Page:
and the position of such light spot may be adjusted as desired by the lateral or vertical movement of the hood and its connected parts. Between the condenser and focusinglenses is a cell K for intercepting the heatrays. This cell may be filled with distilled water, with alum, methylene-blue, or other suitable agent in solution therewith, and in order to render its action more eifective a circulation of the fluid may be provided for by using two bags or receptacles O P of the solution, connected, respectively, by flexible tubes N withports M at opposite sides of the cell. 13y alternately raising and 5 lowering the bags the solution is transferred from one to the other, thus producingacontinuous flow of heat-absorbing fluid through the cell K. The receptacles may be raised and lowered by means of suitable 1nechanismas, for example, that shown in Fig. 1in which Q is a standard carrying a support R, having pulleys S S at its ends. Over these pulleys are suspended the bags by cord T, so that when one is raised the other will be lowered.
Instead of usinga cell K in connection with the condenser we .may combine these two elements in one by utilizing the space between the lenses as a cell for the solution. This construction is shown atF in Fig. 3, the inlet and outlet for the solution being indicated by ll The value of actinic light-rays as a therapeutic agent is well established; but the apparatus heretofore employed for their production and application has been crude and impracticable. 1
The advantages of our apparatus reside mainly in affording a simple device, which may be readily manipulated by even unskilled persons and by means of which the intensity of the rays and area of the light spot, which are essential to securing the full benefit of the bactericidal action of the light, may be readily and perfectly adjusted.
What we claim as our invention is- 1. In an electromedical apparatus, the combination with a source of light, of means for absorbing heat-rays from the light comprising a cell having transparent walls, ports in said cell, a receptacle for a heat-absorbing fluid, a flexible connection between such receptacle and one of said ports, a second receptacle, and a flexible connection between said second receptacle and another of said ports, said receptacles being adapted to be raised and lowered alternately above and below said cell, whereby a constant flow of the heat-absorbing fluid through the cell may be produced, as set forth.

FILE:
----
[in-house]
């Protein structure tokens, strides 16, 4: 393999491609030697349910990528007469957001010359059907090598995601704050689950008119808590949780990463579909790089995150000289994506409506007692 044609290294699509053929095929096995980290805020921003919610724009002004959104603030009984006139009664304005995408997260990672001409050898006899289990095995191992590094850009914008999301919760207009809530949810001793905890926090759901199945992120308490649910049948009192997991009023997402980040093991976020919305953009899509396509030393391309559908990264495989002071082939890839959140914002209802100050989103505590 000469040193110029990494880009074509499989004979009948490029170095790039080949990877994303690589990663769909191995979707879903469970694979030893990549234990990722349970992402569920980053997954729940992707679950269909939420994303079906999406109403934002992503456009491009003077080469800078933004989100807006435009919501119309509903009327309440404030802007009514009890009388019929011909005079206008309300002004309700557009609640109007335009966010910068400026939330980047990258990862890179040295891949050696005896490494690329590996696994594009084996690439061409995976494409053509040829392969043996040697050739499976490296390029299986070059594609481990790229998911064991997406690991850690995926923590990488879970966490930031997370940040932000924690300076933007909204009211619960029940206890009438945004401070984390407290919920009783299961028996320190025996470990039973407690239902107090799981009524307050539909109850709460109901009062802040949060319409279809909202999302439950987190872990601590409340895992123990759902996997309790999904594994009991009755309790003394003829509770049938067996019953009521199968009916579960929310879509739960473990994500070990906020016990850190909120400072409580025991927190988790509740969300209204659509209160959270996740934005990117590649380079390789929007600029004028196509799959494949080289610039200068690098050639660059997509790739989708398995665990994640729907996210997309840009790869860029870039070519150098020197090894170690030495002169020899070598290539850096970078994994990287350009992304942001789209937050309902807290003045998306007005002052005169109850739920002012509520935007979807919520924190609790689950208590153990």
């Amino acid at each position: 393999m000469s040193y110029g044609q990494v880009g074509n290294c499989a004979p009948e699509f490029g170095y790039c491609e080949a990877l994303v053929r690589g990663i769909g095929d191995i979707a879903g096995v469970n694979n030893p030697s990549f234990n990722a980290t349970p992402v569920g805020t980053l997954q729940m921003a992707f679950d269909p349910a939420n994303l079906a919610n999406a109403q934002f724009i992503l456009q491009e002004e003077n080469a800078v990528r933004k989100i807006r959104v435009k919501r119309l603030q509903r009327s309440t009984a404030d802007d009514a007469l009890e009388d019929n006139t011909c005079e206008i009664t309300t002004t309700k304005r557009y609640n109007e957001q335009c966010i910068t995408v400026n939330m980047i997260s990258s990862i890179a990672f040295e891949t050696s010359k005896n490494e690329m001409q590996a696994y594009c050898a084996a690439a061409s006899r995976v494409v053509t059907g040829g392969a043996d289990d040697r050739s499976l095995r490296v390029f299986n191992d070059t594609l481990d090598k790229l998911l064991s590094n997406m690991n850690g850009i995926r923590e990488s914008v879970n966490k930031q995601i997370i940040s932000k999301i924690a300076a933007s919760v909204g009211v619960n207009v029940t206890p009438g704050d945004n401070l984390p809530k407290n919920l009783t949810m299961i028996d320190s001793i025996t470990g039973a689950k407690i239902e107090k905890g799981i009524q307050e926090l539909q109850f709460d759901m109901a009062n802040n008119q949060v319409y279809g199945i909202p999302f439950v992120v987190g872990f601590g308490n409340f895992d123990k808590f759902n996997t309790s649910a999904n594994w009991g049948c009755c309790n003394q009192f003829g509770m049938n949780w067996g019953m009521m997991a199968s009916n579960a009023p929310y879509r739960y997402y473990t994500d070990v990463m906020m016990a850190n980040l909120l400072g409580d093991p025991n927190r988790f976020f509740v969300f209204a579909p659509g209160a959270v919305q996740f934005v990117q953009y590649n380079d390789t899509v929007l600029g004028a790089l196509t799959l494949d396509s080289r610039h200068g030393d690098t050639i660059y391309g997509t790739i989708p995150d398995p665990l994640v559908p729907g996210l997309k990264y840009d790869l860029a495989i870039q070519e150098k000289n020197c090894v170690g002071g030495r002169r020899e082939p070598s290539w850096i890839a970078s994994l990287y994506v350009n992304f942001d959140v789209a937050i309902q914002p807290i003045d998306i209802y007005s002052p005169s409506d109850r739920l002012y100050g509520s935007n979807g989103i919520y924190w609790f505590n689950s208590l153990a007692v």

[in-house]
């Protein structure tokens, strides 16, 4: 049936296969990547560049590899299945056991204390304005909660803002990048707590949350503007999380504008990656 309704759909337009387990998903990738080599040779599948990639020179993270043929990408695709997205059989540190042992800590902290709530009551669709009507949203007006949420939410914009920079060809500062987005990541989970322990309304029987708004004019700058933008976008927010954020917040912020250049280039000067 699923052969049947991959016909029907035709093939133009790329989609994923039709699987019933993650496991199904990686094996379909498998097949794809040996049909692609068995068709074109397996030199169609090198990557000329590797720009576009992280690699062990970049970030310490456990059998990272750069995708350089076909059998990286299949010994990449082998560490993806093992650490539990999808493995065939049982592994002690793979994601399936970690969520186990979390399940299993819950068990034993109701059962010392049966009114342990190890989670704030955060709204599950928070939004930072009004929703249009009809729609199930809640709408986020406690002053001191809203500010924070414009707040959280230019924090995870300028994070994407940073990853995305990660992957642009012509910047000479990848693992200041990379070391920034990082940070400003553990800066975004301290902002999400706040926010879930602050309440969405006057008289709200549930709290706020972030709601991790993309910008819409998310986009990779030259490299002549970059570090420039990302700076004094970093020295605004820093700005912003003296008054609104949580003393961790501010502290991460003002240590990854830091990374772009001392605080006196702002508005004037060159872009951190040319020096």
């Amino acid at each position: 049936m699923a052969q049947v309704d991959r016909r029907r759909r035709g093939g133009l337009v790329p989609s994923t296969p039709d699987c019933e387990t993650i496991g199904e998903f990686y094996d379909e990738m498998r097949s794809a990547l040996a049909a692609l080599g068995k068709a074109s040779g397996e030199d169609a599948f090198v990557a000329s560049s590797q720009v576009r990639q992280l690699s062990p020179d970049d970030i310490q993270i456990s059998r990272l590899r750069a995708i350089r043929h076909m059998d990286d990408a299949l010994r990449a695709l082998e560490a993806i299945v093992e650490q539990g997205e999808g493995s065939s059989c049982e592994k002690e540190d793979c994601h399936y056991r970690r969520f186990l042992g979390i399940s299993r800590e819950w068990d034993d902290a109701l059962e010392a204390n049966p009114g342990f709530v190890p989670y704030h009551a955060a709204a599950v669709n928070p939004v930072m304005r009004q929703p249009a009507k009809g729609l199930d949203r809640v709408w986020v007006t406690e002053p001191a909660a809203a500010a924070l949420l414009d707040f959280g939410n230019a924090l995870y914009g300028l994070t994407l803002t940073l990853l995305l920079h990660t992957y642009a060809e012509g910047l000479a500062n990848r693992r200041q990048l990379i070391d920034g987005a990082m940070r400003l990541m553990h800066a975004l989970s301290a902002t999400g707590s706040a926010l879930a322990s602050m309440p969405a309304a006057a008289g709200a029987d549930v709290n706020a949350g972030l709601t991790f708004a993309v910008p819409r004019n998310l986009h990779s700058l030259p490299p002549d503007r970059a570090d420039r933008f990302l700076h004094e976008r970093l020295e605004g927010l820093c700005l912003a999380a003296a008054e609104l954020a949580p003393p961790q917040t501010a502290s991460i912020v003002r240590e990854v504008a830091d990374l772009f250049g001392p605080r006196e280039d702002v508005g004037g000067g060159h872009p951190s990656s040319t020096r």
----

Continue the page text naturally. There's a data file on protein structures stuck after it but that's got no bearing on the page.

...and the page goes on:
2. In an eleotrornedical apparatus, the Combination with a source of light, of condensinglenses forming the sides of acell, ports in said cell, a receptacle for a heat-absorbing fluid, a flexible connection between said receptacle and one of said ports, a second receptacle,
and a flexible connection between said second receptacle and another of said ports, said receptacles being adapted to be raised and lowered alternately above and below the said cell, whereby a constant flow of the heat-absorbing fluid through the cell may be produced, as set forth.
3. In an electromedical apparatus the combination of a hood or casing capable of universal adjustment, an arc-lamp, a focusinglens, and condensing-lenses forming the sides of a cell, ports in said cell, a receptacle for a heat-absorbing fluid, a flexible connection between said receptacle and one of said ports,
a second receptacle, a flexible connection between said second receptacle and another of said ports, and means for raising and lowering said receptacles alternately above and below the said cell, whereby a constant flow of the heat-absorbing fluid through the cell may be produced, substantially as and for the purposes set forth.
JOHN H. KLIEGL. ANTON T. KLIEGL. \Vitnesscs:
OHAs. A. JACOBS, WM. W. VVATSON.